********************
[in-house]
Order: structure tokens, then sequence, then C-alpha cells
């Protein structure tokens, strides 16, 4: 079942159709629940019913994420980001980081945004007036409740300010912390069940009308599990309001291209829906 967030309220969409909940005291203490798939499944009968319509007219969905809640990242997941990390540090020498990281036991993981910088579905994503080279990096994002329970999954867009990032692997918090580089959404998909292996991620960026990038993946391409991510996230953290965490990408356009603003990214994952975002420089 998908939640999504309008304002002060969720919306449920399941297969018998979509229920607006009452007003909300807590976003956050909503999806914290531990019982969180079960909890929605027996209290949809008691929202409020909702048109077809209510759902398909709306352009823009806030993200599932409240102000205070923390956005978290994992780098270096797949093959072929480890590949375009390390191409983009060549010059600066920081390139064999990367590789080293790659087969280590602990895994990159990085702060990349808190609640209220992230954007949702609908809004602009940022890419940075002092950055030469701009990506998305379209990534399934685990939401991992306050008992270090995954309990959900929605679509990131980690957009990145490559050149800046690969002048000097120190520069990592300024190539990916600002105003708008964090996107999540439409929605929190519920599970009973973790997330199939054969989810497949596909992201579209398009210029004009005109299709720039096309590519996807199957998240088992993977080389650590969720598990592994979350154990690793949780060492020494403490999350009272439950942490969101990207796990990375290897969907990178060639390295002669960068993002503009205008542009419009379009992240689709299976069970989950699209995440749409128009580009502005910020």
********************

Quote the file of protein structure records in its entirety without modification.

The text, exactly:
[in-house]
Order: structure tokens, then sequence, then C-alpha cells
């Protein structure tokens, strides 16, 4: 079942159709629940019913994420980001980081945004007036409740300010912390069940009308599990309001291209829906 967030309220969409909940005291203490798939499944009968319509007219969905809640990242997941990390540090020498990281036991993981910088579905994503080279990096994002329970999954867009990032692997918090580089959404998909292996991620960026990038993946391409991510996230953290965490990408356009603003990214994952975002420089 998908939640999504309008304002002060969720919306449920399941297969018998979509229920607006009452007003909300807590976003956050909503999806914290531990019982969180079960909890929605027996209290949809008691929202409020909702048109077809209510759902398909709306352009823009806030993200599932409240102000205070923390956005978290994992780098270096797949093959072929480890590949375009390390191409983009060549010059600066920081390139064999990367590789080293790659087969280590602990895994990159990085702060990349808190609640209220992230954007949702609908809004602009940022890419940075002092950055030469701009990506998305379209990534399934685990939401991992306050008992270090995954309990959900929605679509990131980690957009990145490559050149800046690969002048000097120190520069990592300024190539990916600002105003708008964090996107999540439409929605929190519920599970009973973790997330199939054969989810497949596909992201579209398009210029004009005109299709720039096309590519996807199957998240088992993977080389650590969720598990592994979350154990690793949780060492020494403490999350009272439950942490969101990207796990990375290897969907990178060639390295002669960068993002503009205008542009419009379009992240689709299976069970989950699209995440749409128009580009502005910020």